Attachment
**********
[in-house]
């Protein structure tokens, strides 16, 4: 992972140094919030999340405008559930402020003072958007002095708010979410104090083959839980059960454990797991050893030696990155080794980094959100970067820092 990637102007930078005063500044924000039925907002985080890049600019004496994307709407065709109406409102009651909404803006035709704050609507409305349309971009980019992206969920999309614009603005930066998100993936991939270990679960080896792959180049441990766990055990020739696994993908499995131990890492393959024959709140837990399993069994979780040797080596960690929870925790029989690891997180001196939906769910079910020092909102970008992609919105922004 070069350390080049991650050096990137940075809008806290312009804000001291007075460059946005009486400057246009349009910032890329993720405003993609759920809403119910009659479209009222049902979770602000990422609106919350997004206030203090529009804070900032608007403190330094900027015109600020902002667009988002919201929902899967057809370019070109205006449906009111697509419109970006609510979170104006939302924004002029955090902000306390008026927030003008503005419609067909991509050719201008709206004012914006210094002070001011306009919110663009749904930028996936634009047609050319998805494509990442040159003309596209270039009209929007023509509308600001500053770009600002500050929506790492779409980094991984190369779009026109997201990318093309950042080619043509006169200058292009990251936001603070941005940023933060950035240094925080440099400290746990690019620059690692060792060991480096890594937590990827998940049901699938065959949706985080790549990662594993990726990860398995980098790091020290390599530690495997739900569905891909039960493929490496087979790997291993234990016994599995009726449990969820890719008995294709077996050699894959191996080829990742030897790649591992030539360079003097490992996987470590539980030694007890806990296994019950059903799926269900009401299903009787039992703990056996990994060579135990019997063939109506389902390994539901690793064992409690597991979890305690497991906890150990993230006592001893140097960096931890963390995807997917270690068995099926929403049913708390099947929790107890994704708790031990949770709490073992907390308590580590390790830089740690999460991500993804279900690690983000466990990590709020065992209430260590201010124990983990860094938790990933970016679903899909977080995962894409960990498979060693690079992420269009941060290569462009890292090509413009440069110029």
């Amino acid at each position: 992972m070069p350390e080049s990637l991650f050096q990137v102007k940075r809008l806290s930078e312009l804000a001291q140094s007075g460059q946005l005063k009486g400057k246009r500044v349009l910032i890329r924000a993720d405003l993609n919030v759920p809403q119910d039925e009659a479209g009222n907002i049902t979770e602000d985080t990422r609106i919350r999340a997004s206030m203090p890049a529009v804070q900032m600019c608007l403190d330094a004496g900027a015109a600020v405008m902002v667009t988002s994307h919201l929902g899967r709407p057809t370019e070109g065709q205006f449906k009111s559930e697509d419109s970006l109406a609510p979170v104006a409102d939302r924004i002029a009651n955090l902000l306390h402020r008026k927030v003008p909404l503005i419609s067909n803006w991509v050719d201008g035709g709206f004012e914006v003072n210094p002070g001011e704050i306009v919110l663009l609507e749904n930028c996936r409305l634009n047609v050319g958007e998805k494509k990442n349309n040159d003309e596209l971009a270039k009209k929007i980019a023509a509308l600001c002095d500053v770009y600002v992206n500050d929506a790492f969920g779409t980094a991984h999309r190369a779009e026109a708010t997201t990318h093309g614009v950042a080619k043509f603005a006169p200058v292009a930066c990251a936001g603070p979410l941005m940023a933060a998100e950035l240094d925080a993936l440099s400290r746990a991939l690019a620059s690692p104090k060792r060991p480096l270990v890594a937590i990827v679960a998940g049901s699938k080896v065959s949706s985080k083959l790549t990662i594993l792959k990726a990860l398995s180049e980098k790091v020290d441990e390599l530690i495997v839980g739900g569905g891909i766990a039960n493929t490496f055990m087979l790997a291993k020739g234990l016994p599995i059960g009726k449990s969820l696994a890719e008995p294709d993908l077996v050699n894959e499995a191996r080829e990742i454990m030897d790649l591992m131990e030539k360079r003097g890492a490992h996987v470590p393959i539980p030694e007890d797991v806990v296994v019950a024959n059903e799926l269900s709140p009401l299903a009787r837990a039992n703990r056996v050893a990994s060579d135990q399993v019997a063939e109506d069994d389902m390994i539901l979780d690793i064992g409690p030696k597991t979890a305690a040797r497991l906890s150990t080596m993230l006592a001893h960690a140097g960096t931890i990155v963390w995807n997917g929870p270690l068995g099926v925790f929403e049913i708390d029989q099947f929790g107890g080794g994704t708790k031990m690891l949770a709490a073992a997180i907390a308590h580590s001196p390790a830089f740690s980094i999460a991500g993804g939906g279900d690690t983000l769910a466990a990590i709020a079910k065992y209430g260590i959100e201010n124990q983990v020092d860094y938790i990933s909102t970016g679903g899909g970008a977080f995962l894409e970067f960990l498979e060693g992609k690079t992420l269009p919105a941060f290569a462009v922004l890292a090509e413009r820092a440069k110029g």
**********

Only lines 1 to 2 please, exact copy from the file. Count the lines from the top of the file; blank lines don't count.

[in-house]
């Protein structure tokens, strides 16, 4: 992972140094919030999340405008559930402020003072958007002095708010979410104090083959839980059960454990797991050893030696990155080794980094959100970067820092 990637102007930078005063500044924000039925907002985080890049600019004496994307709407065709109406409102009651909404803006035709704050609507409305349309971009980019992206969920999309614009603005930066998100993936991939270990679960080896792959180049441990766990055990020739696994993908499995131990890492393959024959709140837990399993069994979780040797080596960690929870925790029989690891997180001196939906769910079910020092909102970008992609919105922004 070069350390080049991650050096990137940075809008806290312009804000001291007075460059946005009486400057246009349009910032890329993720405003993609759920809403119910009659479209009222049902979770602000990422609106919350997004206030203090529009804070900032608007403190330094900027015109600020902002667009988002919201929902899967057809370019070109205006449906009111697509419109970006609510979170104006939302924004002029955090902000306390008026927030003008503005419609067909991509050719201008709206004012914006210094002070001011306009919110663009749904930028996936634009047609050319998805494509990442040159003309596209270039009209929007023509509308600001500053770009600002500050929506790492779409980094991984190369779009026109997201990318093309950042080619043509006169200058292009990251936001603070941005940023933060950035240094925080440099400290746990690019620059690692060792060991480096890594937590990827998940049901699938065959949706985080790549990662594993990726990860398995980098790091020290390599530690495997739900569905891909039960493929490496087979790997291993234990016994599995009726449990969820890719008995294709077996050699894959191996080829990742030897790649591992030539360079003097490992996987470590539980030694007890806990296994019950059903799926269900009401299903009787039992703990056996990994060579135990019997063939109506389902390994539901690793064992409690597991979890305690497991906890150990993230006592001893140097960096931890963390995807997917270690068995099926929403049913708390099947929790107890994704708790031990949770709490073992907390308590580590390790830089740690999460991500993804279900690690983000466990990590709020065992209430260590201010124990983990860094938790990933970016679903899909977080995962894409960990498979060693690079992420269009941060290569462009890292090509413009440069110029």